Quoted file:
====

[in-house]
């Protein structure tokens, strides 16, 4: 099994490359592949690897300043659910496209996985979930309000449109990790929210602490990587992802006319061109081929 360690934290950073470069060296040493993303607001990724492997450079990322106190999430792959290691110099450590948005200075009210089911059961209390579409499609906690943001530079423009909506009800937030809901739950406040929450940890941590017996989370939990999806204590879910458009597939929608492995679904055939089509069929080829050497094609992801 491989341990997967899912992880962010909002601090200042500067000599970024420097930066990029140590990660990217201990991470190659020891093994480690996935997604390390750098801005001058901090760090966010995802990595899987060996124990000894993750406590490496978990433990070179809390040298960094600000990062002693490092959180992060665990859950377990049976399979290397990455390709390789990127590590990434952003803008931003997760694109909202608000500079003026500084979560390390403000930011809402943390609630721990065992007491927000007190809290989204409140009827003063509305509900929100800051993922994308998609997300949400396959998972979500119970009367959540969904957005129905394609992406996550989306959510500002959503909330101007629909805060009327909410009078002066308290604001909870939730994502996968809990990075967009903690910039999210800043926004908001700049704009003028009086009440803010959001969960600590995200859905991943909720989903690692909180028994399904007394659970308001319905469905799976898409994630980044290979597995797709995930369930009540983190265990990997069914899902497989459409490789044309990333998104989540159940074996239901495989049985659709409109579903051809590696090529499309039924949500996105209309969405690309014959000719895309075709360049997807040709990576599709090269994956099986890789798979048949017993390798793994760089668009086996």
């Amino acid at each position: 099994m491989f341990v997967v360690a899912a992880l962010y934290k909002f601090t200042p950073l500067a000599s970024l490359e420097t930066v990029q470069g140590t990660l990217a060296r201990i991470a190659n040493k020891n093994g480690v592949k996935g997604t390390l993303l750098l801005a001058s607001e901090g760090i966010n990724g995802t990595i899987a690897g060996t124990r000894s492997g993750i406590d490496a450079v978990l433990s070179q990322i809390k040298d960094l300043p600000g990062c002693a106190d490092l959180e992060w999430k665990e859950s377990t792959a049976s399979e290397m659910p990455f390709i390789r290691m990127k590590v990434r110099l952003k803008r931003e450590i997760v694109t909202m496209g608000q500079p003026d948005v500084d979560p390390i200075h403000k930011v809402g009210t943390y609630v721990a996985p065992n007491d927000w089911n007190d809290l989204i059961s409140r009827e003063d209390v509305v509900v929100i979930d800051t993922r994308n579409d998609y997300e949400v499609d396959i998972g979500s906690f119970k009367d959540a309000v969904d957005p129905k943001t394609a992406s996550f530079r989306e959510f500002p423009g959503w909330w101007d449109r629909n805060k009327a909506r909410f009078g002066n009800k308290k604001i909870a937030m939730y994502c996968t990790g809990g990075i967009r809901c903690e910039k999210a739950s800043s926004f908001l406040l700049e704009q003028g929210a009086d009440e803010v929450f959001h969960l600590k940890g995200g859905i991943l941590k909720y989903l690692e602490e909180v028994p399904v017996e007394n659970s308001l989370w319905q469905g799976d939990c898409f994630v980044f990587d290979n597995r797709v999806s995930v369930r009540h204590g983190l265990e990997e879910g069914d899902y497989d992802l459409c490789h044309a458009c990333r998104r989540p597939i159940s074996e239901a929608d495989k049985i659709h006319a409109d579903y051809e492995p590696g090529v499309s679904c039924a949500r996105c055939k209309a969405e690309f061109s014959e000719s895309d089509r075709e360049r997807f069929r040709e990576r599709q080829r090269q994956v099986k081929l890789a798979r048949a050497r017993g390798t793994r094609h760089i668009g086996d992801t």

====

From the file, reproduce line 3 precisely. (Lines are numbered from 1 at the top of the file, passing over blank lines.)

């Amino acid at each position: 099994m491989f341990v997967v360690a899912a992880l962010y934290k909002f601090t200042p950073l500067a000599s970024l490359e420097t930066v990029q470069g140590t990660l990217a060296r201990i991470a190659n040493k020891n093994g480690v592949k996935g997604t390390l993303l750098l801005a001058s607001e901090g760090i966010n990724g995802t990595i899987a690897g060996t124990r000894s492997g993750i406590d490496a450079v978990l433990s070179q990322i809390k040298d960094l300043p600000g990062c002693a106190d490092l959180e992060w999430k665990e859950s377990t792959a049976s399979e290397m659910p990455f390709i390789r290691m990127k590590v990434r110099l952003k803008r931003e450590i997760v694109t909202m496209g608000q500079p003026d948005v500084d979560p390390i200075h403000k930011v809402g009210t943390y609630v721990a996985p065992n007491d927000w089911n007190d809290l989204i059961s409140r009827e003063d209390v509305v509900v929100i979930d800051t993922r994308n579409d998609y997300e949400v499609d396959i998972g979500s906690f119970k009367d959540a309000v969904d957005p129905k943001t394609a992406s996550f530079r989306e959510f500002p423009g959503w909330w101007d449109r629909n805060k009327a909506r909410f009078g002066n009800k308290k604001i909870a937030m939730y994502c996968t990790g809990g990075i967009r809901c903690e910039k999210a739950s800043s926004f908001l406040l700049e704009q003028g929210a009086d009440e803010v929450f959001h969960l600590k940890g995200g859905i991943l941590k909720y989903l690692e602490e909180v028994p399904v017996e007394n659970s308001l989370w319905q469905g799976d939990c898409f994630v980044f990587d290979n597995r797709v999806s995930v369930r009540h204590g983190l265990e990997e879910g069914d899902y497989d992802l459409c490789h044309a458009c990333r998104r989540p597939i159940s074996e239901a929608d495989k049985i659709h006319a409109d579903y051809e492995p590696g090529v499309s679904c039924a949500r996105c055939k209309a969405e690309f061109s014959e000719s895309d089509r075709e360049r997807f069929r040709e990576r599709q080829r090269q994956v099986k081929l890789a798979r048949a050497r017993g390798t793994r094609h760089i668009g086996d992801t």